Why education is key for sustainable development in print


The majority of respondents do not know that paper is one of the most recycled products in Europe with recovery rates of 72%

A survey by Two Sides has found that in the past five years, consumers are responding more positively to print, but misconceptions remain over sustainability.
Organisations and governments are increasingly driving communications online and either withdrawing paper-based documents such as bills and statements, charging consumers who wish to receive them, or making paper more difficult to access.

Carried out by international research company Toluna in June 2016, the survey questioned more than 7,000 consumers worldwide.

Among the findings, the survey reveals that many consumers want to retain the choice of using print and paper, at no additional cost, and that many question or feel misled by "go paperless - go green" and similar greenwash claims - believing cost savings to be the primary driver for organisations looking to phase out paper-based communications.

Although there are concerns about the environmental impacts of print and paper, many respondents prefer paper-based communications to digital options for a variety of reasons including ease of reading and a lack of internet access.

A large majority recognise that paper-based communications can be a sustainable way to communicate when produced and used responsibly, including recycling.

More education is needed to raise awareness about the industry's positive environmental message related to sustainable forest management and recycling.

For example, despite European forests growing in size (44,000 square kilometres - an area bigger than Switzerland in the past 10 years or the equivalent of 1,500 football pitches a day), 65% of UK respondents perceive that European forests are shrinking. The majority of respondents do not know that paper is one of the most recycled products in Europe with recovery rates of 72%.

There is a preference for print on paper in all age groups, indicating a more fundamental and more human way that we react to the physicality of print on paper.

Compared to the 2011 Two Sides surveys, the following positive trends are apparent showing that messages from the industry are gaining traction:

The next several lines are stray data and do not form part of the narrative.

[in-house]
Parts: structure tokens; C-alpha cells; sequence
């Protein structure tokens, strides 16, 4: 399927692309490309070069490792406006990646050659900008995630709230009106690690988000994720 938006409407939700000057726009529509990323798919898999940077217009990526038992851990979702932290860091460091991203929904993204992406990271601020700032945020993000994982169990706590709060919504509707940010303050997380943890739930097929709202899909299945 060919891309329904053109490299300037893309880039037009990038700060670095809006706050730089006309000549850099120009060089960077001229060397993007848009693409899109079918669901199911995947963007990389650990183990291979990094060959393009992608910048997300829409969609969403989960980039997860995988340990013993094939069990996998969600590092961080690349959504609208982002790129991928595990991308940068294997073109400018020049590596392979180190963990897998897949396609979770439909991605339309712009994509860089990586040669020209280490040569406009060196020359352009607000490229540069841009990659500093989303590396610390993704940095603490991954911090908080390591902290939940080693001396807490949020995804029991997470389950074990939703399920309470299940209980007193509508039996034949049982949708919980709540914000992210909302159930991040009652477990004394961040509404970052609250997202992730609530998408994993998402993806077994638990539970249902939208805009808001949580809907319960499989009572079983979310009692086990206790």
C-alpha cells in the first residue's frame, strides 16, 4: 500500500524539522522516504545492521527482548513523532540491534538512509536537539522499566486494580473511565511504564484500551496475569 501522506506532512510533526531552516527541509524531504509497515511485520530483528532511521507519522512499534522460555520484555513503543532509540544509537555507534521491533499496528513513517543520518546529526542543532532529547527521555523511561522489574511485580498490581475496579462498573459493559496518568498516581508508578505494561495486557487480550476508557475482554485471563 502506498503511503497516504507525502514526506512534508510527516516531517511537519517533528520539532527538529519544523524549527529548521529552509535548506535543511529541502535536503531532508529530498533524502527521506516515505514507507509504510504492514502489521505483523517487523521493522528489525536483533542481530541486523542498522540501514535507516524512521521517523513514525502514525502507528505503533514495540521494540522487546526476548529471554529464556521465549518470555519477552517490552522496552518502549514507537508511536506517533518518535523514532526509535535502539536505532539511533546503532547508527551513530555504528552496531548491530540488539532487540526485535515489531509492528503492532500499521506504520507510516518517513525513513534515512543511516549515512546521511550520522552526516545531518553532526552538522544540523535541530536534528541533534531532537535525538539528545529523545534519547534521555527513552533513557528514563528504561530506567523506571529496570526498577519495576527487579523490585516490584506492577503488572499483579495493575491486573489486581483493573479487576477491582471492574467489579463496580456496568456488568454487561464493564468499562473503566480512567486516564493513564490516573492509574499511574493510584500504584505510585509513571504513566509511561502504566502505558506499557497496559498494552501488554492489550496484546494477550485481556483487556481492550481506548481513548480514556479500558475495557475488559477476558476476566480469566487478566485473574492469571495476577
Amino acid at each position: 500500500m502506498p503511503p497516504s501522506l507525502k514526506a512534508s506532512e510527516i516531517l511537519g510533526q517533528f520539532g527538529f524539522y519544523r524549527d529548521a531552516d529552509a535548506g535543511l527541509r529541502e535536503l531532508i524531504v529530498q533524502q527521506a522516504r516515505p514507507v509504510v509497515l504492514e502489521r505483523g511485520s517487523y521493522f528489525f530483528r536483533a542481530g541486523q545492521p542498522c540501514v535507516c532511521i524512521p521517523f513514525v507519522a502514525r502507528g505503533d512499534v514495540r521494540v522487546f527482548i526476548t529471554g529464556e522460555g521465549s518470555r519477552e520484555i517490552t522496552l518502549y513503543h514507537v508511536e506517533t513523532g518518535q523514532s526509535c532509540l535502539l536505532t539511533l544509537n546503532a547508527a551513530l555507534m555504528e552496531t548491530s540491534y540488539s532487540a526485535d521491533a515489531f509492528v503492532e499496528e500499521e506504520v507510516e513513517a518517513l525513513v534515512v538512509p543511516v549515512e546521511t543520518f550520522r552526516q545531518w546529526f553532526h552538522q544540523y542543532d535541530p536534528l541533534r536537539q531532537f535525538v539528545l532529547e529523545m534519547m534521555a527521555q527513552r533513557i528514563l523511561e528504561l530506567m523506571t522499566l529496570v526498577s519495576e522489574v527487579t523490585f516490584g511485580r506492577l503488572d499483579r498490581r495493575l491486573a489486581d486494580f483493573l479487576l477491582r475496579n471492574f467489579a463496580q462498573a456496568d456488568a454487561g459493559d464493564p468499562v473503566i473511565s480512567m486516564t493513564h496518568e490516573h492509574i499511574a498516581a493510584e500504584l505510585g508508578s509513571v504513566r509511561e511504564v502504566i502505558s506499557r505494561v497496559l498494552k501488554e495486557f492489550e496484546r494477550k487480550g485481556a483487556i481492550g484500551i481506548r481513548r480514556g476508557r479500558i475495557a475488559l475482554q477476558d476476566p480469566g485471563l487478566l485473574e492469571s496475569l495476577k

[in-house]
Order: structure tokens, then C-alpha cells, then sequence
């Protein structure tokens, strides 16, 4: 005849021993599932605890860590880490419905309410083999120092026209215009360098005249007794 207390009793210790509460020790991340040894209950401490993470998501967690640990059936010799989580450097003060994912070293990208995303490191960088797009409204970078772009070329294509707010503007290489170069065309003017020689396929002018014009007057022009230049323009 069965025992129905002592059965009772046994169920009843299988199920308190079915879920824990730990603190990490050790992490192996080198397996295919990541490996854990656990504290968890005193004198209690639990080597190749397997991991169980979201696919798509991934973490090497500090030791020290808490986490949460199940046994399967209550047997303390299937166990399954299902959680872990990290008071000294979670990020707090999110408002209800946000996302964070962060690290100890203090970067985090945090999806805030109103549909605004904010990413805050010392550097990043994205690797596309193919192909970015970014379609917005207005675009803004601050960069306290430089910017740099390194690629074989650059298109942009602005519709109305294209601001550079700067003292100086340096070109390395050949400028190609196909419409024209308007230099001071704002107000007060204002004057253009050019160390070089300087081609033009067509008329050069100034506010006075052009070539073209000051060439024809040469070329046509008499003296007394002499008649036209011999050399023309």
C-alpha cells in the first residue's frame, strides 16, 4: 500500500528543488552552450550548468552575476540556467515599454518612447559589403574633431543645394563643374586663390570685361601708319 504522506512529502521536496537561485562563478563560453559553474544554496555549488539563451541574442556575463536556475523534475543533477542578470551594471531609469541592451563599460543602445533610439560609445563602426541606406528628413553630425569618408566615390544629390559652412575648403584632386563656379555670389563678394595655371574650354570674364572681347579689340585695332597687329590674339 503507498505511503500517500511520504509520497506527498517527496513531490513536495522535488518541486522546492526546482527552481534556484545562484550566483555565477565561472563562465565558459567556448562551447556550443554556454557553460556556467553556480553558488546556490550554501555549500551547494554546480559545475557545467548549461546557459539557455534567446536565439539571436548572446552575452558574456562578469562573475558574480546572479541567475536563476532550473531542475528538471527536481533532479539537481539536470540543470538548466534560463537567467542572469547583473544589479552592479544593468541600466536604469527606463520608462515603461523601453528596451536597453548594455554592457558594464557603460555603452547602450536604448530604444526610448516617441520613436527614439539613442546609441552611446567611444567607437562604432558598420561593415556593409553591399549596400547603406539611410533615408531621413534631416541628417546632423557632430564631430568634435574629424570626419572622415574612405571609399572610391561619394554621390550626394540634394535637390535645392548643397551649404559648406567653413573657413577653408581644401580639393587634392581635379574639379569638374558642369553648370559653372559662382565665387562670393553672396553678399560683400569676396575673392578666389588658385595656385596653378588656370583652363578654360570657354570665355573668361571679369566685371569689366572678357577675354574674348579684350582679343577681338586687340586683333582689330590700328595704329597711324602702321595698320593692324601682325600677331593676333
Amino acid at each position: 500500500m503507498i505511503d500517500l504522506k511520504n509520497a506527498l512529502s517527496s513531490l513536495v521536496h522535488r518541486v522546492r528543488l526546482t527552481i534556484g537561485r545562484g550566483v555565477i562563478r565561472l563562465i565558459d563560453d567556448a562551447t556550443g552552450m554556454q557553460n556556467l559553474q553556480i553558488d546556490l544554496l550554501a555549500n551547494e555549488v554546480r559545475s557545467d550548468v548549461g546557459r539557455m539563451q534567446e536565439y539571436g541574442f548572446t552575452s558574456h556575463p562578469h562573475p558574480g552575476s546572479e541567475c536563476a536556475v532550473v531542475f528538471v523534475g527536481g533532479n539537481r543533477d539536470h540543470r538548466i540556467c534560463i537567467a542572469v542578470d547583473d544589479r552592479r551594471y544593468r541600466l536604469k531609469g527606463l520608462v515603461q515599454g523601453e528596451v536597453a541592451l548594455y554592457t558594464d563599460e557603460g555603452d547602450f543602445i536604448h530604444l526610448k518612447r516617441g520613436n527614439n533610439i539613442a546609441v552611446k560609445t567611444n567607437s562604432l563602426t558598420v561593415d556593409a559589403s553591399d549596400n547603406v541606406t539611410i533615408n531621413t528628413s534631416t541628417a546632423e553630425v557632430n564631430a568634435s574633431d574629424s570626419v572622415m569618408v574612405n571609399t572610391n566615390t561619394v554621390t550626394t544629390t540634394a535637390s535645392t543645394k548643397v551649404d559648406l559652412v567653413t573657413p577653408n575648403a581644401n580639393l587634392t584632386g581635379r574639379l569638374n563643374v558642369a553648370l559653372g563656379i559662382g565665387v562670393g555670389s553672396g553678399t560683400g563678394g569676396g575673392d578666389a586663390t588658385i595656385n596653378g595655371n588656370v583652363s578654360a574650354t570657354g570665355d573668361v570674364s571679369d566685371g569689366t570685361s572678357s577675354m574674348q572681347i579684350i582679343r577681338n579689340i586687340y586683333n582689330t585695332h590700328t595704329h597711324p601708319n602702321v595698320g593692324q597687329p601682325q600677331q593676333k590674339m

• 79% agreed that print on paper is more pleasant to handle and touch when compared to other media (compared to 70% in 2011)
  • 73% agreed that paper is based on a renewable resource (65% in 2011)
  • 16% believe that our forests have either stayed the same or increased in size (vs. 10% in 2011)
  • 31% believe that the paper industry has a higher than average recycling rate (25% in 2011)
  • 14% have seen adverts related to the effectiveness and sustainability of print and paper (vs. 8% in 2011), and a large majority rated the ads as credible and useful.
Two Sides events manager Tandy Wakeford, who analysed the data, said to PrintWeek: "The key findings are specifically that more education is required to raise awareness about the industry. It is sustainable management for forestry and recycling."

"We're the fifth largest industry in the UK and really are record-breaking in the sustainable efforts to be environmentally friendly and yet unfortunately, we seem to repeatedly have one of the worst public perceptions of paper."

"So there really does need to be more effort, more education and somehow a way to persuade consumers that it's alright to print and it's okay to use paper."

FESPA recently relaunched its Planet Friendly Printing Guides to provide screen and digital printers with everything they need to know about printing sustainably

Referring to advertisements promoting the environmental friendliness of print and paper, 86% said they found this information useful, backing up Wakeford's conclusion that education is required.

In the age breakdown, the survey found very little difference between age groups of those who have a preference for print on paper. Wakeford said: "You would hope that youth would be better aware of environmental issues. Whilst we all think millennials operate purely online, the fact is they actually love to receive post because it doesn't happen so much any more."

Certain positive trends were highlighted when comparing the results to the same survey carried out five years ago. The number of those who agree that print on paper is more pleasant to handle than other media has risen by 9% (from 70% to 79%), while 73% now agree that paper is based on a renewable resource, compared to 65% in 2011.

Two Sides is currently running its Anti-Greenwash campaign, to single out companies using 'green' claims as a cost-cutting exercise and negotiate with them to retract their misleading message. 83% of those surveyed believe claims from companies like 'Go Paperless-Go Green' are made by organisations seeking to save costs and 40% felt misled by these claims.

Wakeford said: "Noticeably over the past three or four years the number of cases are reducing dramatically so we're having some huge success, but these claims and communications are dreadfully damaging to the industry and are shaping consumer perceptions."

Other latest news